Why You Should Pay Attention to the Nightgowns in Sharp Objects

Photo: HBO

Spoilers for the show Sharp Objects below.

In Sharp Objects, a new series on HBO, journalist Camille Preaker (Amy Adams) is on assignment to cover the serial murders of teenage girls in her hometown of Wind Gap, Missouri. When she arrives at her childhood home after a long day, she’s greeted by her mother, Adora (Patricia Clarkson), who wears a pink lace nightgown with heeled slippers, and holds an Amaretto sour in her hands. Despite being on her way to bed, Adora is noticeably made-up, with her nails manicured to match her nightdress and her blonde hair coiffed into perfect waves. She looks like a character from Gone With the Wind, or a 1940’s Hollywood starlet. Except it’s 2006.

Adora wears nightgowns throughout the show, all of them in shades of white and pink. At first, I found them campy and sort of inspiring: Maybe we all should be wearing bedclothes at all hours! How dramatic! But as Sharp Objects progresses, they seem to be a sign of Adora’s darker side.

Photo: HBO

For most people, staying in one’s pajamas all day is passive; an act of extreme laziness. But for Adora, her fancy silk nightdresses are more of an active statement: a way to loudly signal that she cannot possibly muster the energy to get dressed. It’s a performance of weakness or fragility, which she expresses often in order to seem like a victim.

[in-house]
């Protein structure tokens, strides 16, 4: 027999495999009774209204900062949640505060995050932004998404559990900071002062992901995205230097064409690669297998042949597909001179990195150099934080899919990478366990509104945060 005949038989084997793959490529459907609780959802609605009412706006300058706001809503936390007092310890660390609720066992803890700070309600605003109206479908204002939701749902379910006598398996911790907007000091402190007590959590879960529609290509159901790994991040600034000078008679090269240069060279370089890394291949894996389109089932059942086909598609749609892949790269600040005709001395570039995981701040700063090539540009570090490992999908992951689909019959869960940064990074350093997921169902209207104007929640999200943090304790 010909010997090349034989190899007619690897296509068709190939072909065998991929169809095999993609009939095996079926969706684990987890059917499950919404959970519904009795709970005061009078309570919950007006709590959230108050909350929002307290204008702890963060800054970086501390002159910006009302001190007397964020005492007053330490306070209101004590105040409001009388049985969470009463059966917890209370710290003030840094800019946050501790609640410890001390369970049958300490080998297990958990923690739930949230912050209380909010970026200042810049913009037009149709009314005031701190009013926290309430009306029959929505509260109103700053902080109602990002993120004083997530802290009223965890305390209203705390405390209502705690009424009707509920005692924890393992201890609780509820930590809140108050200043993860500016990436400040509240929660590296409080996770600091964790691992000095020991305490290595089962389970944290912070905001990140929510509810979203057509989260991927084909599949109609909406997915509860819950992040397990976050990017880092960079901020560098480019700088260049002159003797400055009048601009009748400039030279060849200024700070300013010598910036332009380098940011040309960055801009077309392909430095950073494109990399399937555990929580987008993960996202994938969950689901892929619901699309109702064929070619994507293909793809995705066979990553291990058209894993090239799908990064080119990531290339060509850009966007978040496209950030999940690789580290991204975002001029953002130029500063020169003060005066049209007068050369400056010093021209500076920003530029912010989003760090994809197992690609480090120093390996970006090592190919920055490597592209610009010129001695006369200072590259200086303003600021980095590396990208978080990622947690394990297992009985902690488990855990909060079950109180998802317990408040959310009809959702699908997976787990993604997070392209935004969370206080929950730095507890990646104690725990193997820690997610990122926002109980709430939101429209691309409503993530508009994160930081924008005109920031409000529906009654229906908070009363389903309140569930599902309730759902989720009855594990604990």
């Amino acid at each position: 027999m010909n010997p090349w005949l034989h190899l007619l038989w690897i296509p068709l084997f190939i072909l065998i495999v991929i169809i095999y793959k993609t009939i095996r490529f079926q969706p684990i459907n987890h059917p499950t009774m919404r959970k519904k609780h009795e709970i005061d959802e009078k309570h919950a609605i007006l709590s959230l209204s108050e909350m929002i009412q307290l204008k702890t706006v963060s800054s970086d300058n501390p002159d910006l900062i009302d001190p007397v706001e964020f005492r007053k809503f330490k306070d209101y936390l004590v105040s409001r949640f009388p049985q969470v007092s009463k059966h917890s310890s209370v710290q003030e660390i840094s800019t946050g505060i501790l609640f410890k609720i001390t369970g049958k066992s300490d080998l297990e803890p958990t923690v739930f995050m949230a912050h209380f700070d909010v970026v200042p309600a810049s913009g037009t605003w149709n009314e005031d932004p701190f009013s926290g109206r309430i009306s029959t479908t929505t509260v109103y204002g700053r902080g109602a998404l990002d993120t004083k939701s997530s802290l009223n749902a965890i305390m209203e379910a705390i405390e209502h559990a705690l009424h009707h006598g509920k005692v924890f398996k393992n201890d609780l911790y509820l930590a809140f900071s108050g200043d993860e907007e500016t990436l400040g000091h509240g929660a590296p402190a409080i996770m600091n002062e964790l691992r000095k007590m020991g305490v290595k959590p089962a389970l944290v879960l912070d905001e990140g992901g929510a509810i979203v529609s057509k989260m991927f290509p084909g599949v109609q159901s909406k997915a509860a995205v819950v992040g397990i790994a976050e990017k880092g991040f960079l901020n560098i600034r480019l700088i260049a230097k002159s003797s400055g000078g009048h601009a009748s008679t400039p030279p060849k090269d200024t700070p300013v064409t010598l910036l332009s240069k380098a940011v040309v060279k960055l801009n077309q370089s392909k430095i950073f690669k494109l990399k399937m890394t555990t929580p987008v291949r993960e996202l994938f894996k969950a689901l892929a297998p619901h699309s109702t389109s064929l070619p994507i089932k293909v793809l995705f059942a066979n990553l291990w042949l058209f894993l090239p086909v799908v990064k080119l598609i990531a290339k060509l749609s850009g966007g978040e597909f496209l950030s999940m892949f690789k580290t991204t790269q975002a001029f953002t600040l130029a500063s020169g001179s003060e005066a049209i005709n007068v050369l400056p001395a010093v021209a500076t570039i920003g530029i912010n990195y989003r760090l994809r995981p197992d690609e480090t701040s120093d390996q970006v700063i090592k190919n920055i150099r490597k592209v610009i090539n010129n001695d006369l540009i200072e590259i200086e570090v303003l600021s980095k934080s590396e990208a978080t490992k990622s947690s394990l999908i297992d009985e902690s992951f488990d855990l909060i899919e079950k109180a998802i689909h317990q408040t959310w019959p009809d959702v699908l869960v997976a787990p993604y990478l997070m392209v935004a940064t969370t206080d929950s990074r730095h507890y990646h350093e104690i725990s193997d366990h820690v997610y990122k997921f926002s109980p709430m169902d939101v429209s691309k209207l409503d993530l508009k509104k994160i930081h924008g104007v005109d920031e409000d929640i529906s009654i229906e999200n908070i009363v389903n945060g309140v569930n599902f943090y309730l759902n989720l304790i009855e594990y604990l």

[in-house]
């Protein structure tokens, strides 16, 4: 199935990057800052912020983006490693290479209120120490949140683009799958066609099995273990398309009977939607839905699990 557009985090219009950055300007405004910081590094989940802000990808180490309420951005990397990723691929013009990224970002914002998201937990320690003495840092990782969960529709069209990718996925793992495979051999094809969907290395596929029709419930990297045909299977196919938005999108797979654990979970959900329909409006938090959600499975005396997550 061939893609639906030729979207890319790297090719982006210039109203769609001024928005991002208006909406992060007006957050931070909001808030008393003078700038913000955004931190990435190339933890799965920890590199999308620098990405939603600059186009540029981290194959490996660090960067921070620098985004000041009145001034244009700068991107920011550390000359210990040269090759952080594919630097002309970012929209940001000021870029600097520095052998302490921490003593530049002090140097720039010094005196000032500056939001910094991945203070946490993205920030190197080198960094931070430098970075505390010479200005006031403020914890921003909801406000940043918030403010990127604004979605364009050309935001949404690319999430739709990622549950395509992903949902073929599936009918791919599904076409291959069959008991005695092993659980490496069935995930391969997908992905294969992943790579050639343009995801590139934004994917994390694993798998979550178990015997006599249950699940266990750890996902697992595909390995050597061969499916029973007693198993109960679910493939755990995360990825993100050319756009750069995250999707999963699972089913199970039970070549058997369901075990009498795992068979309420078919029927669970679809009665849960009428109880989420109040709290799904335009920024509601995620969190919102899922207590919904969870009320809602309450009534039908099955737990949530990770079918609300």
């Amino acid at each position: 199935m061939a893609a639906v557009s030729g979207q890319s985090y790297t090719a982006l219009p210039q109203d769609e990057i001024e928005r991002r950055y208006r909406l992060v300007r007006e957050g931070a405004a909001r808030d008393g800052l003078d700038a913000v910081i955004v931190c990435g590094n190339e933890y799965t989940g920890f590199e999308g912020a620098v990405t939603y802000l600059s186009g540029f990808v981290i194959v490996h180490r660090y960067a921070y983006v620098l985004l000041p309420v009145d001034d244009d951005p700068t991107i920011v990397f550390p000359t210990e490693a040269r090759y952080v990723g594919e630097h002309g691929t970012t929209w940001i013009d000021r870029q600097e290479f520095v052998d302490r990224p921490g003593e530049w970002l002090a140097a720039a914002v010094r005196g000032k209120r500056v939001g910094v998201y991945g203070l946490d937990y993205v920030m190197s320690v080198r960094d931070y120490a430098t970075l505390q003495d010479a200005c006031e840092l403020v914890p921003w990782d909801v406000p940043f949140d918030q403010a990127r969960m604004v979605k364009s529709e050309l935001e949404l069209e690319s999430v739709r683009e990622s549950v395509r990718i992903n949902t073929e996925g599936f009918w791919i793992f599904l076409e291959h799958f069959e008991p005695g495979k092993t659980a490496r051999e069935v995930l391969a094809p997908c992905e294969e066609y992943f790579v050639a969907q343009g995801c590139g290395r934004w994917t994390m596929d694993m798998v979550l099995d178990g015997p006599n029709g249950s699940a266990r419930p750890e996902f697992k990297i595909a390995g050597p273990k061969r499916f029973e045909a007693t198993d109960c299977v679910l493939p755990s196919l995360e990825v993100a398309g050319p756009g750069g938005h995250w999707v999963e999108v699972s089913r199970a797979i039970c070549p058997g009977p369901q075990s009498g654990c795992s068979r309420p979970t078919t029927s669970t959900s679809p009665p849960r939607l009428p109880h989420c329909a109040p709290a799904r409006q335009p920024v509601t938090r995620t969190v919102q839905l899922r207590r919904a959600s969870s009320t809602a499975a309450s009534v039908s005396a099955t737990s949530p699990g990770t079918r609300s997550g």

When her daughter arrives unannounced, for example, instead of expressing elation, Adora seems exhausted and inconvenienced simply by the sight of her. “The house is not up to par for visitors, I’m afraid,” she tells Camille in an almost-whisper. After she says this, we see a maid in full uniform descend the stairs of Adora’s Victorian mansion. Clearly, the house is “up to par,” but Adora is a woman whose energy is spent having things her way. Nothing is ever “up to par,” it seems — a taxing standard of living for everyone involved, but especially Adora.

Photo: HBO

Only three episodes in, we don’t know yet whether or not Adora is a redeemable character, but the evidence thus far is pretty damning. A witness recalls the town’s latest victim, Natalie Keene, being abducted by a “woman in white.” Hmm. People who wear silk nightgowns arguably have ulterior motives other than getting eight hours in. And for Adora, it’s definitely about more than impressing her totally checked-out husband, who sleeps in another room.

All we know is that we wish we looked this good in our pajamas, and that no one who looks that good in their pajamas should be trusted.

Don’t Sleep on the Nightgowns in Sharp Objects